Coat of arms of the London Borough of Camden
|Coat of arms of the London Borough of Camden|
|Armiger 19||London Borough of Camden|
|Crest||On a Wreath of the Colours issuant from a Mural Crown Argent a demi Elephant Sable armed Or about the neck a Wreath of Holly fructed proper.|
|Blazon||Argent on a Cross Gules a Mitre Or a Chief Sable thereon three Escallops Argent.|
|Supporters||On the dexter side a Lion and on the sinister side a Griffin Or each gorged with a Collar the dexter Argent charged with three Mullets Sable the sinister Gules charged with three Mullets Or and pendent from the collar of each a Fountain.|
|Compartment||A grassy mound vert|
|Motto||Latin: *NON SIBI SED TOTI* (Not for self but for all)|
The coat of arms of the London Borough of Camden were granted on 10 September 1965. The borough was formed by the merger of three former boroughs, namely the Metropolitan Borough of Hampstead, the Metropolitan Borough of Holborn and the Metropolitan Borough of St. Pancras, from whose arms elements were utilised in the arms of the new borough.
The arms of the London Borough of Camden are blazoned: Argent, on a cross gules a mitre or on a chief sable three escallops of the first. The red cross on a silver field is the Cross of St. George, which was present in the coat of arms of Holborn and represents the patron saint of two parish churches therein, namely St George the Martyr, Holborn and St George's, Bloomsbury. The gold mitre, like that in the coat of arms of Hampstead, refers to Westminster Abbey which held the manor of Hampstead for six centuries until 1539. The black chief with three silver escallops is from the coat of arms of Holborn and escallops were also present in the arms of St. Pancras; the chief and escallops are ultimately derived from the arms of the Russell family, Dukes of Bedford, which owns the Bedford Estate, a large estate in Bloomsbury and surroundings, now much reduced in size.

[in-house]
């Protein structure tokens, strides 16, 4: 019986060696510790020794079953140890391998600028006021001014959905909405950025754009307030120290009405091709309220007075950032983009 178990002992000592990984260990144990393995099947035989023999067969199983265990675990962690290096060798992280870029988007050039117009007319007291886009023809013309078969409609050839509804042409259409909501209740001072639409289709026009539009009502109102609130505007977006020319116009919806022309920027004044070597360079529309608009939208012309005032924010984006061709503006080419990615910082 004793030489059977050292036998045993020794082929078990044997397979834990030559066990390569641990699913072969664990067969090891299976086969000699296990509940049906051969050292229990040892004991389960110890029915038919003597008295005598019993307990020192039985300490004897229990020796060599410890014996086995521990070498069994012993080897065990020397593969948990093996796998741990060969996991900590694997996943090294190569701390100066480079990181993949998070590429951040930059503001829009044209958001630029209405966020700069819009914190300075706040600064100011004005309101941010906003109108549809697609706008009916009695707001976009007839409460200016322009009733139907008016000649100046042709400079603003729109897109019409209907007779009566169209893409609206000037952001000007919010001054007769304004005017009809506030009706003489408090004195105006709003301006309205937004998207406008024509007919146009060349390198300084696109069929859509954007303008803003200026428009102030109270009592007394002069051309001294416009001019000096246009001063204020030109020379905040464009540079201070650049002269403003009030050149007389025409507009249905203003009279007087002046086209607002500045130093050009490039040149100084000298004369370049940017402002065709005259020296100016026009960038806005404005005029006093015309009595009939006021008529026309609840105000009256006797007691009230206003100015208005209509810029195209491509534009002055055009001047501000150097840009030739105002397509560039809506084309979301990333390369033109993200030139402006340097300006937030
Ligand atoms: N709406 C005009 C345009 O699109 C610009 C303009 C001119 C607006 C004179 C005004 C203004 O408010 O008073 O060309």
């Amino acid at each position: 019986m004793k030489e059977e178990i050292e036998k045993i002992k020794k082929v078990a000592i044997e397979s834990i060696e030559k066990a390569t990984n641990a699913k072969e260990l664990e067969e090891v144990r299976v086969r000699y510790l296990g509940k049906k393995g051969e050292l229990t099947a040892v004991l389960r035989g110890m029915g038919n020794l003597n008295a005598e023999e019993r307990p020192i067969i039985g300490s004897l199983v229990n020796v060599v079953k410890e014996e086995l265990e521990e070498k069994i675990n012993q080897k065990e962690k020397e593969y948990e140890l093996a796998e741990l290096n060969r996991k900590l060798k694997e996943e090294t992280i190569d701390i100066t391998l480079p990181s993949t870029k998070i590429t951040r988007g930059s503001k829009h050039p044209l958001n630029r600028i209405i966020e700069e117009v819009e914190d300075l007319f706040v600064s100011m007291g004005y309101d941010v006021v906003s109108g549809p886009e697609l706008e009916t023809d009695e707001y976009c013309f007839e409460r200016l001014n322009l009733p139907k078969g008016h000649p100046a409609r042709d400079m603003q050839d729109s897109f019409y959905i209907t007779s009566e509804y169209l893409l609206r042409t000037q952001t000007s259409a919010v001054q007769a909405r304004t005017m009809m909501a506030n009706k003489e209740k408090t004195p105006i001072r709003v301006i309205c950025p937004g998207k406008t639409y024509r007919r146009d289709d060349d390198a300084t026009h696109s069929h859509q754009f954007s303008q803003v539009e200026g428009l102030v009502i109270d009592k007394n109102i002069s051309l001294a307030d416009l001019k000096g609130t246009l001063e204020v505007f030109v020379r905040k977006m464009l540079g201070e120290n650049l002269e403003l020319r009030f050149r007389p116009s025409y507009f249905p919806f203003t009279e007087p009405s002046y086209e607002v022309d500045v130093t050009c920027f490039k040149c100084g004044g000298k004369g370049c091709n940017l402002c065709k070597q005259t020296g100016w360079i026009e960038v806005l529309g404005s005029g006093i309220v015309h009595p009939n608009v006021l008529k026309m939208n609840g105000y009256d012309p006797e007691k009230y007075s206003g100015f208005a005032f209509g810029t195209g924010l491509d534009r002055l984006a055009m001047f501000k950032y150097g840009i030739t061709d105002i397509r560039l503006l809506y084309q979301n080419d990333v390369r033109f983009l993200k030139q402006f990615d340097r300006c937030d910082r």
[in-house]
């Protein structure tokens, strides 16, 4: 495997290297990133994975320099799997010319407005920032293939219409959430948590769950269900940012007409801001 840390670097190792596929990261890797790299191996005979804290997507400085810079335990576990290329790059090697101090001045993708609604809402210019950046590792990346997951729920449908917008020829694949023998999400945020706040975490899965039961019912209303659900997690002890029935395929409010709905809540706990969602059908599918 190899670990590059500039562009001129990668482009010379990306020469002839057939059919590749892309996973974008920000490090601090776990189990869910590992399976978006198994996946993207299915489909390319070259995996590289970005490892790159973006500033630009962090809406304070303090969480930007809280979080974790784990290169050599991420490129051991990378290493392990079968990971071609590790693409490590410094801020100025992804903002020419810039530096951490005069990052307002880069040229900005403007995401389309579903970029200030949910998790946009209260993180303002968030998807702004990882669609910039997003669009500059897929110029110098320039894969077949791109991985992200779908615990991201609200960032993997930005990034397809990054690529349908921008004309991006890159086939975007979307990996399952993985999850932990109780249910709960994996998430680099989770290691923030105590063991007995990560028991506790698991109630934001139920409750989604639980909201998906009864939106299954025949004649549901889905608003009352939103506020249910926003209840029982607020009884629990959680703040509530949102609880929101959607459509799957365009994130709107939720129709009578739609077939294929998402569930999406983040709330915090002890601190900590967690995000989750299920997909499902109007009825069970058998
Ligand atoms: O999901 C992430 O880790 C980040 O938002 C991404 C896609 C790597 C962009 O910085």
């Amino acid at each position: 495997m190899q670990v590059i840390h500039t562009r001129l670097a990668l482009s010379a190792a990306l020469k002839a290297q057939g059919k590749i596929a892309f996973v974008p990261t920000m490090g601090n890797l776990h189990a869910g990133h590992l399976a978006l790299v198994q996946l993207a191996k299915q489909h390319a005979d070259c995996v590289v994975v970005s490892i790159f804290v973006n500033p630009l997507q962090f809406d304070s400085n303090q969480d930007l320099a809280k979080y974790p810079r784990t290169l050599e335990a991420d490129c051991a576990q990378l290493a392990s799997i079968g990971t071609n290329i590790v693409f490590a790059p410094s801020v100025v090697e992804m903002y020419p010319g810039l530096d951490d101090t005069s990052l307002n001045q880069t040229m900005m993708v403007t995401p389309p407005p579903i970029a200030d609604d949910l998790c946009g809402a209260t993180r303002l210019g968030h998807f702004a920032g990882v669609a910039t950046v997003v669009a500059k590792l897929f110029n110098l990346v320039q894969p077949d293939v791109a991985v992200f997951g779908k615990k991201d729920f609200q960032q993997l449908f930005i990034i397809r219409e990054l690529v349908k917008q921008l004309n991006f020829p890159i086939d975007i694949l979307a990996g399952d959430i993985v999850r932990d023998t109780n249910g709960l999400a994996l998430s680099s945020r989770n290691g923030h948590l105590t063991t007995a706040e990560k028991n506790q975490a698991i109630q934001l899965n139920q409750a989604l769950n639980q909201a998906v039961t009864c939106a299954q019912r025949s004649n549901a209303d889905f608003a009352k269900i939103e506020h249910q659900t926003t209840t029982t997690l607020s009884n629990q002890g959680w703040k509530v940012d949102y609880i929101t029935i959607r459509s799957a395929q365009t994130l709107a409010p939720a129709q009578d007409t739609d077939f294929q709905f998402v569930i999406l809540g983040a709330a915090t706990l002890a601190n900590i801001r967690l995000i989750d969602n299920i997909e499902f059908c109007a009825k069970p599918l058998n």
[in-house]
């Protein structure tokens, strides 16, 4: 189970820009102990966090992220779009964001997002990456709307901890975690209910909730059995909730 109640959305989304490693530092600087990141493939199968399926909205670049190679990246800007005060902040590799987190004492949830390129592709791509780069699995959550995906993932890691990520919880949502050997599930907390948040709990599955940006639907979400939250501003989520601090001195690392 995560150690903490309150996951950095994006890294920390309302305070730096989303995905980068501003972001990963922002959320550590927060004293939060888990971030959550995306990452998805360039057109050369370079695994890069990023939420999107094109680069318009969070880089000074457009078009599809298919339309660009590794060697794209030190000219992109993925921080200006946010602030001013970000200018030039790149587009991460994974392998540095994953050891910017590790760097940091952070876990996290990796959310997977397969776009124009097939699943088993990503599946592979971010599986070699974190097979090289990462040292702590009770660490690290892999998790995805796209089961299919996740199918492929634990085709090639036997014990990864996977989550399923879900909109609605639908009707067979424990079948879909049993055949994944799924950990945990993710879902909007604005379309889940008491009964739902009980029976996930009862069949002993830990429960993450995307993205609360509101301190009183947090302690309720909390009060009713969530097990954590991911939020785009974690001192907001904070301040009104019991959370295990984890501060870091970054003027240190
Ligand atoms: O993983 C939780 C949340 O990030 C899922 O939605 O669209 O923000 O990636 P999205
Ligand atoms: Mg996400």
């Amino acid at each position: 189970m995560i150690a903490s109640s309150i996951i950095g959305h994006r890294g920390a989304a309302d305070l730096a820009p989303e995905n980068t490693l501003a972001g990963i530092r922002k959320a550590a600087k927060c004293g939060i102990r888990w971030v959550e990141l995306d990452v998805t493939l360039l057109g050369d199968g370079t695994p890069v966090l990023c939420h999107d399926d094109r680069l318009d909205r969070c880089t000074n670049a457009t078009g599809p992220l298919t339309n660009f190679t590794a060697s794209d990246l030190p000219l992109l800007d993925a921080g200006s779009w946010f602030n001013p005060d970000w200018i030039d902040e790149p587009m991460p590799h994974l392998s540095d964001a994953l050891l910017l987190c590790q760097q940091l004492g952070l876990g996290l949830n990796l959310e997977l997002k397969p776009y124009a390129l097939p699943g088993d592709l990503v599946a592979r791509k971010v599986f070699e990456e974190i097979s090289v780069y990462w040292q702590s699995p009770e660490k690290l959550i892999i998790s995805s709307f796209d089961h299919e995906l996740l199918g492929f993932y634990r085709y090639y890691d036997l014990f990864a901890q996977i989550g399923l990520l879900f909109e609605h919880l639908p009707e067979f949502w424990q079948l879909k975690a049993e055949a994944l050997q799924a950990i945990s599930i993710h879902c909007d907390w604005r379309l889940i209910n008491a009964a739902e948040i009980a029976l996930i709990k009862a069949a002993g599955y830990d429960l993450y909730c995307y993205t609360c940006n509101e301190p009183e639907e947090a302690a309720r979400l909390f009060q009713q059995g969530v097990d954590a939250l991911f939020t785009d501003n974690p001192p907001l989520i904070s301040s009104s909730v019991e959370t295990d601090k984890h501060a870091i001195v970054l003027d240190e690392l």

The crest is: On a wreath of the colours issuant from a mural crown argent a demi-elephant sable armed or about the neck a wreath of holly fructed proper. The mural crown is a common heraldic symbol for local municipal authorities and in these arms it is also a reminder that Camden is adjacent to the old city wall of the City of London. The elephant is taken from the arms of the Pratt family, as Camden Town is named after Charles Pratt, 1st Earl Camden (1713–1794), father of John Pratt, 1st Marquess Camden (1759–1840). An elephant is also present in the coat of arms of St. Pancras, but the wreath of holly around its neck in the crest of the Borough of Camden is taken from the coat of arms of Hampstead, itself taken from the seal of the vestry in Hampstead.
The supporters are: On the dexter side a lion and on the sinister side a griffin or each gorged with a collar the dexter argent charged with three mullets sable the sinister gules charged with three mullets or and pendent from the collar of each a fountain. They are derived from the arms of Lincoln's Inn and Gray's Inn, both situated in the Borough; the lion is from the arms of the De Lacy family, Earls of Lincoln, whose London town house was Lincoln's Inn, while the griffin stands for Gray's Inn, formerly the town house of the Gray family. The supporters are both differenced by a collar bearing three mullets and from which hangs an heraldic fountain (which should be depicted proper, that is in the usual silver and blue since no other tinctures are specified for them in the blazon). The three mullets on each collar symbolise the three boroughs merged to form Camden while their total number, six, represent the number of old parishes in Camden. The fountains reflect the name of Holborn, originally the "old bourne" (stream) or may possibly represent the canals and waterways of the borough.
The badge is blazoned: On a roundel tierced in pairle reversed gules azure and sable fimbriated or an elephant's head erased argent armed or.
- Heraldry of the World: Camden
- Civic Heraldry of England and Wales: Camden lb